2016 also saw the birth of an African book festival. Book festivals are an important part of any literary culture. For reasons, which we do not need to mention here, there aren’t enough festivals on the continent. Ake Festival is amazing but is one of a few. That is why Abantu Festival is so worth celebrating. It is essentially Ake Festival on the southern coast of the continent. It took place in December and attracted a rich assembly of writers and artists. In a South African literary landscape dominated by white literary institutions, Abantu Festival fulfills the long-overdue need for a space where black writing and aesthetic culture can be celebrated. [read here]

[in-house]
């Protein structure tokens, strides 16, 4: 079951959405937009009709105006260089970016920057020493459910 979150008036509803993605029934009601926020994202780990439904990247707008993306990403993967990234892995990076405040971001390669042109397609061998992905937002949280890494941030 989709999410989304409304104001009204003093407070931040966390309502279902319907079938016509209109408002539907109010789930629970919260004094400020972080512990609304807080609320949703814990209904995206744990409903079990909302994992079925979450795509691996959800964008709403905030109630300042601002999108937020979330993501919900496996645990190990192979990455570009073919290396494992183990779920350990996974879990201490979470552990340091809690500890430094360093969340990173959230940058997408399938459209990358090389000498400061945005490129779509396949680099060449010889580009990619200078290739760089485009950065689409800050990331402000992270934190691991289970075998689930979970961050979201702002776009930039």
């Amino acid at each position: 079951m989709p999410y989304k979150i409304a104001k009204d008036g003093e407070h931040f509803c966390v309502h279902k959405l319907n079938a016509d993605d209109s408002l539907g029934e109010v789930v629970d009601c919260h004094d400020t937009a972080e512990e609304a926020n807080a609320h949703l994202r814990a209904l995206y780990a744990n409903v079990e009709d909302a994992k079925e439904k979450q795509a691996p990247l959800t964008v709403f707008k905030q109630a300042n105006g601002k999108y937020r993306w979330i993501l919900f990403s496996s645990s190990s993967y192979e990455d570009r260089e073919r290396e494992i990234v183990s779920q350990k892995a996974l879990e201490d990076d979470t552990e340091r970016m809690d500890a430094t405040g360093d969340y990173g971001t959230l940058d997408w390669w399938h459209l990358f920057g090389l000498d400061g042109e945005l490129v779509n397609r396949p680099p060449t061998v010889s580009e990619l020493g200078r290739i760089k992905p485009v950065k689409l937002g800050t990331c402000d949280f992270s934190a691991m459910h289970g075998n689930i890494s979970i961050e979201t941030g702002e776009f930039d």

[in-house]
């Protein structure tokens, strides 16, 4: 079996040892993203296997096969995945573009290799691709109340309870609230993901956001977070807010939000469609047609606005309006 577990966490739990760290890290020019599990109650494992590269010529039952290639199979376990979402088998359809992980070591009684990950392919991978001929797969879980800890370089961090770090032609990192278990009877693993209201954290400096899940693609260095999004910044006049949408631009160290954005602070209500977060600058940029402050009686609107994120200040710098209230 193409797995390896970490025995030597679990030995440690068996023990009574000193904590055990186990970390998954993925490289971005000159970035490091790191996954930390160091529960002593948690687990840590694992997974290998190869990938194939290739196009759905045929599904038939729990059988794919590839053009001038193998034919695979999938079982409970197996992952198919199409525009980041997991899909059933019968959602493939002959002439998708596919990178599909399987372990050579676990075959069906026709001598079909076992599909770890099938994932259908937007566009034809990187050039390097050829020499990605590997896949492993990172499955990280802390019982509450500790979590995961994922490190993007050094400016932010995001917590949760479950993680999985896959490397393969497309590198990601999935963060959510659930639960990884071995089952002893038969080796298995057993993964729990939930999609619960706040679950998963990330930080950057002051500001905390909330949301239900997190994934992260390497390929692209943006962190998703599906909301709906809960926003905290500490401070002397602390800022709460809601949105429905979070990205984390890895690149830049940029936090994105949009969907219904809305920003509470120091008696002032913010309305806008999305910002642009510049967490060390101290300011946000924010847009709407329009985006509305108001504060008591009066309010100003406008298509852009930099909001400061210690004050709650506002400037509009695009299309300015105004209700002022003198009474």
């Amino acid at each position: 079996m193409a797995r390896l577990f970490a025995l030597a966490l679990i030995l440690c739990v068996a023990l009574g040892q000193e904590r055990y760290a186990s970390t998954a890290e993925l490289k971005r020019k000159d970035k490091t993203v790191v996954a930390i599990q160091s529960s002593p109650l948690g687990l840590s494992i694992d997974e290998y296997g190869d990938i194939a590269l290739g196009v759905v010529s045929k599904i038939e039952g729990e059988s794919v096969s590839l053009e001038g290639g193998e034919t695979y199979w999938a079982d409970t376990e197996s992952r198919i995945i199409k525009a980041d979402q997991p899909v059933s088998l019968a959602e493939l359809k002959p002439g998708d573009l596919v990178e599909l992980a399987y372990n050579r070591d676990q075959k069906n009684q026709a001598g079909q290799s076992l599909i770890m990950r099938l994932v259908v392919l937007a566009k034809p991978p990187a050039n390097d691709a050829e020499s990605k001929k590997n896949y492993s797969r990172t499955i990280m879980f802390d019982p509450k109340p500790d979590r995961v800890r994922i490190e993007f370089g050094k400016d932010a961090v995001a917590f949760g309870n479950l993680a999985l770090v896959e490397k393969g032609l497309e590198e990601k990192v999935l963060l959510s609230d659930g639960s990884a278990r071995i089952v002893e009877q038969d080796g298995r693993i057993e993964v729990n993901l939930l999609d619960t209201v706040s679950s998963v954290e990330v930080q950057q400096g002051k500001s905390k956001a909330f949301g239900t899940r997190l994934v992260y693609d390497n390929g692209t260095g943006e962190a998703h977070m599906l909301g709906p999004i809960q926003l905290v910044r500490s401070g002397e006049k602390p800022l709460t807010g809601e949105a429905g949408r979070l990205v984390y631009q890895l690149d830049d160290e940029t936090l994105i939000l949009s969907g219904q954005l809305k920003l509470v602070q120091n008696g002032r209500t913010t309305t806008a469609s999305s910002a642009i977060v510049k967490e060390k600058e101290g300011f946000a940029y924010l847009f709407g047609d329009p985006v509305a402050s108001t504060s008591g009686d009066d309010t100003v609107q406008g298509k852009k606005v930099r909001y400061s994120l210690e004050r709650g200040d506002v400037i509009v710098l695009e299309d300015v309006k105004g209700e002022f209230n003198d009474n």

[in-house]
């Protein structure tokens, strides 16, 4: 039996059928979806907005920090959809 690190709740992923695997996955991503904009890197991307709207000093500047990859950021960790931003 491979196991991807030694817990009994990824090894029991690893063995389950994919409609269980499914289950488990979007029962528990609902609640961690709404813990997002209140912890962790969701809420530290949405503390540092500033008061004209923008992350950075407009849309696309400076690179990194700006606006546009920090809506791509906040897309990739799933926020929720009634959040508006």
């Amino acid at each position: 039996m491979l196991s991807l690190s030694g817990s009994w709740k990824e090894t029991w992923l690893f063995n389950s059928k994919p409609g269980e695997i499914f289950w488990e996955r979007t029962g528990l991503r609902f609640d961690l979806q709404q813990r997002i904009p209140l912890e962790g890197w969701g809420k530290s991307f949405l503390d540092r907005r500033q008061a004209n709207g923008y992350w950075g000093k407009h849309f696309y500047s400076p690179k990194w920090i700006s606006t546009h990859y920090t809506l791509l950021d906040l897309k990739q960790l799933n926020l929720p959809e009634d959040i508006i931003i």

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One Response to “15 Shocking/Memorable African Literature Moments in 2016” Subscribe

  1. Hannah 2017/01/16 at 05:48 #

    2016 was an exciting year, indeed! Thanks for all the reminders. This, however, just cracked me up:

    “Soyinka is probably used to intellectual warfare with stately rules of engagement. For example, insults have to be dished out in poetic language and nuanced counter-claims.”

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I hold a doctorate in English from Duke University and recently joined the Marquette University English faculty as an Assistant Professor. I love teaching African fiction and contemporary British novels. Brittle Paper is the virtual space/station where I play and experiment with ideas on how to reinvent African fiction and literary culture.